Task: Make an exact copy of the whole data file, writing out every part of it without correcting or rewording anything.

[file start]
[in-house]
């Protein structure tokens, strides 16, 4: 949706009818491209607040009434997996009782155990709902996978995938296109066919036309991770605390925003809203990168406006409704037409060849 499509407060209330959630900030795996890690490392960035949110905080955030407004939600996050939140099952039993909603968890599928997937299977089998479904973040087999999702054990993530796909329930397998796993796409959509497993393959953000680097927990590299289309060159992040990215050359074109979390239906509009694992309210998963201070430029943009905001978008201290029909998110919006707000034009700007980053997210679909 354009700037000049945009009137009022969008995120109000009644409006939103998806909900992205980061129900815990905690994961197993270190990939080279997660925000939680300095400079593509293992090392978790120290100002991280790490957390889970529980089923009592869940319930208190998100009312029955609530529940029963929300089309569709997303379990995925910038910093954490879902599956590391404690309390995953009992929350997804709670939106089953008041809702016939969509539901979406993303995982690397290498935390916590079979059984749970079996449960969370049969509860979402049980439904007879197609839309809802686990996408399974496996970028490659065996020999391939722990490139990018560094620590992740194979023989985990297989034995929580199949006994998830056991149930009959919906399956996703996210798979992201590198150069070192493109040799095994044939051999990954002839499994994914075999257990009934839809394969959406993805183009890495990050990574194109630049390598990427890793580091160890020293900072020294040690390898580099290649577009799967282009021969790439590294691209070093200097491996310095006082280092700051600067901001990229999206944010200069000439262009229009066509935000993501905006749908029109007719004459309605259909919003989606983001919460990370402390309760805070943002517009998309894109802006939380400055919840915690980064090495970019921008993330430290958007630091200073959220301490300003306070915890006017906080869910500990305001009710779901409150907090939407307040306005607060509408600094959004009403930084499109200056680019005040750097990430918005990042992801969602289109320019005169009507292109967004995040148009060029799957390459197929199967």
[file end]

[in-house]
């Protein structure tokens, strides 16, 4: 949706009818491209607040009434997996009782155990709902996978995938296109066919036309991770605390925003809203990168406006409704037409060849 499509407060209330959630900030795996890690490392960035949110905080955030407004939600996050939140099952039993909603968890599928997937299977089998479904973040087999999702054990993530796909329930397998796993796409959509497993393959953000680097927990590299289309060159992040990215050359074109979390239906509009694992309210998963201070430029943009905001978008201290029909998110919006707000034009700007980053997210679909 354009700037000049945009009137009022969008995120109000009644409006939103998806909900992205980061129900815990905690994961197993270190990939080279997660925000939680300095400079593509293992090392978790120290100002991280790490957390889970529980089923009592869940319930208190998100009312029955609530529940029963929300089309569709997303379990995925910038910093954490879902599956590391404690309390995953009992929350997804709670939106089953008041809702016939969509539901979406993303995982690397290498935390916590079979059984749970079996449960969370049969509860979402049980439904007879197609839309809802686990996408399974496996970028490659065996020999391939722990490139990018560094620590992740194979023989985990297989034995929580199949006994998830056991149930009959919906399956996703996210798979992201590198150069070192493109040799095994044939051999990954002839499994994914075999257990009934839809394969959406993805183009890495990050990574194109630049390598990427890793580091160890020293900072020294040690390898580099290649577009799967282009021969790439590294691209070093200097491996310095006082280092700051600067901001990229999206944010200069000439262009229009066509935000993501905006749908029109007719004459309605259909919003989606983001919460990370402390309760805070943002517009998309894109802006939380400055919840915690980064090495970019921008993330430290958007630091200073959220301490300003306070915890006017906080869910500990305001009710779901409150907090939407307040306005607060509408600094959004009403930084499109200056680019005040750097990430918005990042992801969602289109320019005169009507292109967004995040148009060029799957390459197929199967």